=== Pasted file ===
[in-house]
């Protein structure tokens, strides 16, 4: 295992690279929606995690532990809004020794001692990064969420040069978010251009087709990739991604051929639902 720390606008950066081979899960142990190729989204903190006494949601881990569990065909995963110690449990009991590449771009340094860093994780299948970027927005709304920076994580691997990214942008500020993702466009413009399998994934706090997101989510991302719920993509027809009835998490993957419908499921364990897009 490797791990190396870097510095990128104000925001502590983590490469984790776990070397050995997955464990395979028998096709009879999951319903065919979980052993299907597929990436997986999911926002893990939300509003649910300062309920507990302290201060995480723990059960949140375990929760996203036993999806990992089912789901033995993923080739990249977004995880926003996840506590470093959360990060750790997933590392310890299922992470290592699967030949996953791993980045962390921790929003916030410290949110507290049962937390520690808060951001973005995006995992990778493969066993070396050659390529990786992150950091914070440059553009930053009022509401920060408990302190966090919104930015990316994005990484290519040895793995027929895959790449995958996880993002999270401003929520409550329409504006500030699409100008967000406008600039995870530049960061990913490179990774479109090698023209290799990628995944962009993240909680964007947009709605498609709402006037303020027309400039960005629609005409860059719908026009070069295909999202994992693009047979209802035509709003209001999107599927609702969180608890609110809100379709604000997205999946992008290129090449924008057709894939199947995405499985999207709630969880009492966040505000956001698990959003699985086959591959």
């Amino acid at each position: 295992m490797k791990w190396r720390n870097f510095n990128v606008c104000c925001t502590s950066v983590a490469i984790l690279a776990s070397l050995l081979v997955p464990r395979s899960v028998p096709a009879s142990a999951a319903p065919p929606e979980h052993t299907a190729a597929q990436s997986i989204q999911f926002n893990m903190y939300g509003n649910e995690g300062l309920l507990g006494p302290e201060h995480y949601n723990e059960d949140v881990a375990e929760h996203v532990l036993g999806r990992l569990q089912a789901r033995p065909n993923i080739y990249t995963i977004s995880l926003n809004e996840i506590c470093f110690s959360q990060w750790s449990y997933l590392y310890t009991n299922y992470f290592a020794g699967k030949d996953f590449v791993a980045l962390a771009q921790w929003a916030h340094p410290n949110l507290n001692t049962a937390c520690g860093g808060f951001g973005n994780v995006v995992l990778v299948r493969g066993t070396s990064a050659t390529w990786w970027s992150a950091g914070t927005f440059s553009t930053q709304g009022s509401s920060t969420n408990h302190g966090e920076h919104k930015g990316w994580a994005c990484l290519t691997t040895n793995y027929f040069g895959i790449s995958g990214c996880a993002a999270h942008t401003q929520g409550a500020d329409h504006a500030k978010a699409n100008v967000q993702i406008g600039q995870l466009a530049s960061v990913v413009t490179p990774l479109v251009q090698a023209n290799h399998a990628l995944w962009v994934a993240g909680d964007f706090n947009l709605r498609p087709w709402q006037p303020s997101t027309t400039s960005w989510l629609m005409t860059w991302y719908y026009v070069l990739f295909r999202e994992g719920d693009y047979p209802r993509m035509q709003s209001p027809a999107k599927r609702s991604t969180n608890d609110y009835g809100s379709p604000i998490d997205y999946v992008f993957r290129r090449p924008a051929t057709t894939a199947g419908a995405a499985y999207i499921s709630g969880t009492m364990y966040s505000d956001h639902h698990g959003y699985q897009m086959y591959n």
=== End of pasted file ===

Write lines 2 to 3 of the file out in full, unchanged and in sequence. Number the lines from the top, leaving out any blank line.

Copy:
């Protein structure tokens, strides 16, 4: 295992690279929606995690532990809004020794001692990064969420040069978010251009087709990739991604051929639902 720390606008950066081979899960142990190729989204903190006494949601881990569990065909995963110690449990009991590449771009340094860093994780299948970027927005709304920076994580691997990214942008500020993702466009413009399998994934706090997101989510991302719920993509027809009835998490993957419908499921364990897009 490797791990190396870097510095990128104000925001502590983590490469984790776990070397050995997955464990395979028998096709009879999951319903065919979980052993299907597929990436997986999911926002893990939300509003649910300062309920507990302290201060995480723990059960949140375990929760996203036993999806990992089912789901033995993923080739990249977004995880926003996840506590470093959360990060750790997933590392310890299922992470290592699967030949996953791993980045962390921790929003916030410290949110507290049962937390520690808060951001973005995006995992990778493969066993070396050659390529990786992150950091914070440059553009930053009022509401920060408990302190966090919104930015990316994005990484290519040895793995027929895959790449995958996880993002999270401003929520409550329409504006500030699409100008967000406008600039995870530049960061990913490179990774479109090698023209290799990628995944962009993240909680964007947009709605498609709402006037303020027309400039960005629609005409860059719908026009070069295909999202994992693009047979209802035509709003209001999107599927609702969180608890609110809100379709604000997205999946992008290129090449924008057709894939199947995405499985999207709630969880009492966040505000956001698990959003699985086959591959």
């Amino acid at each position: 295992m490797k791990w190396r720390n870097f510095n990128v606008c104000c925001t502590s950066v983590a490469i984790l690279a776990s070397l050995l081979v997955p464990r395979s899960v028998p096709a009879s142990a999951a319903p065919p929606e979980h052993t299907a190729a597929q990436s997986i989204q999911f926002n893990m903190y939300g509003n649910e995690g300062l309920l507990g006494p302290e201060h995480y949601n723990e059960d949140v881990a375990e929760h996203v532990l036993g999806r990992l569990q089912a789901r033995p065909n993923i080739y990249t995963i977004s995880l926003n809004e996840i506590c470093f110690s959360q990060w750790s449990y997933l590392y310890t009991n299922y992470f290592a020794g699967k030949d996953f590449v791993a980045l962390a771009q921790w929003a916030h340094p410290n949110l507290n001692t049962a937390c520690g860093g808060f951001g973005n994780v995006v995992l990778v299948r493969g066993t070396s990064a050659t390529w990786w970027s992150a950091g914070t927005f440059s553009t930053q709304g009022s509401s920060t969420n408990h302190g966090e920076h919104k930015g990316w994580a994005c990484l290519t691997t040895n793995y027929f040069g895959i790449s995958g990214c996880a993002a999270h942008t401003q929520g409550a500020d329409h504006a500030k978010a699409n100008v967000q993702i406008g600039q995870l466009a530049s960061v990913v413009t490179p990774l479109v251009q090698a023209n290799h399998a990628l995944w962009v994934a993240g909680d964007f706090n947009l709605r498609p087709w709402q006037p303020s997101t027309t400039s960005w989510l629609m005409t860059w991302y719908y026009v070069l990739f295909r999202e994992g719920d693009y047979p209802r993509m035509q709003s209001p027809a999107k599927r609702s991604t969180n608890d609110y009835g809100s379709p604000i998490d997205y999946v992008f993957r290129r090449p924008a051929t057709t894939a199947g419908a995405a499985y999207i499921s709630g969880t009492m364990y966040s505000d956001h639902h698990g959003y699985q897009m086959y591959n």